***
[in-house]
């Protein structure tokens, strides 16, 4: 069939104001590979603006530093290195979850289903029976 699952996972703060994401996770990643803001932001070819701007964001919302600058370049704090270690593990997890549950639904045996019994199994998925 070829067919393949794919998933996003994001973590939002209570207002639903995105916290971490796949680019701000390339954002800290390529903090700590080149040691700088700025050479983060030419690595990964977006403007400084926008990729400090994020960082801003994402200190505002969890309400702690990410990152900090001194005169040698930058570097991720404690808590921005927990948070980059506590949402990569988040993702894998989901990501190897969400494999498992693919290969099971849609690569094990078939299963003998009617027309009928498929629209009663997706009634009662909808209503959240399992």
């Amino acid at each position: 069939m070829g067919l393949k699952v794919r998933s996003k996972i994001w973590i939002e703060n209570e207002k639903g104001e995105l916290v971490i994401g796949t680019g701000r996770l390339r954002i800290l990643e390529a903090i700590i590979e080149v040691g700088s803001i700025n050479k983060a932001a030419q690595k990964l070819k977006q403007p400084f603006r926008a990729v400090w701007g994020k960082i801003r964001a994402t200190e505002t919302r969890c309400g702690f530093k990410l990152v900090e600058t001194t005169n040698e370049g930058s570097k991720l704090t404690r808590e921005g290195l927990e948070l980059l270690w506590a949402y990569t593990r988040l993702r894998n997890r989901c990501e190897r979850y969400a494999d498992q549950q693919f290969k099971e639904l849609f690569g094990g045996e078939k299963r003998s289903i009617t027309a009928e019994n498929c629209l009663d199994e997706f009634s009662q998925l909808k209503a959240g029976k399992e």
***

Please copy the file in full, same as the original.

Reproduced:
[in-house]
């Protein structure tokens, strides 16, 4: 069939104001590979603006530093290195979850289903029976 699952996972703060994401996770990643803001932001070819701007964001919302600058370049704090270690593990997890549950639904045996019994199994998925 070829067919393949794919998933996003994001973590939002209570207002639903995105916290971490796949680019701000390339954002800290390529903090700590080149040691700088700025050479983060030419690595990964977006403007400084926008990729400090994020960082801003994402200190505002969890309400702690990410990152900090001194005169040698930058570097991720404690808590921005927990948070980059506590949402990569988040993702894998989901990501190897969400494999498992693919290969099971849609690569094990078939299963003998009617027309009928498929629209009663997706009634009662909808209503959240399992």
């Amino acid at each position: 069939m070829g067919l393949k699952v794919r998933s996003k996972i994001w973590i939002e703060n209570e207002k639903g104001e995105l916290v971490i994401g796949t680019g701000r996770l390339r954002i800290l990643e390529a903090i700590i590979e080149v040691g700088s803001i700025n050479k983060a932001a030419q690595k990964l070819k977006q403007p400084f603006r926008a990729v400090w701007g994020k960082i801003r964001a994402t200190e505002t919302r969890c309400g702690f530093k990410l990152v900090e600058t001194t005169n040698e370049g930058s570097k991720l704090t404690r808590e921005g290195l927990e948070l980059l270690w506590a949402y990569t593990r988040l993702r894998n997890r989901c990501e190897r979850y969400a494999d498992q549950q693919f290969k099971e639904l849609f690569g094990g045996e078939k299963r003998s289903i009617t027309a009928e019994n498929c629209l009663d199994e997706f009634s009662q998925l909808k209503a959240g029976k399992e």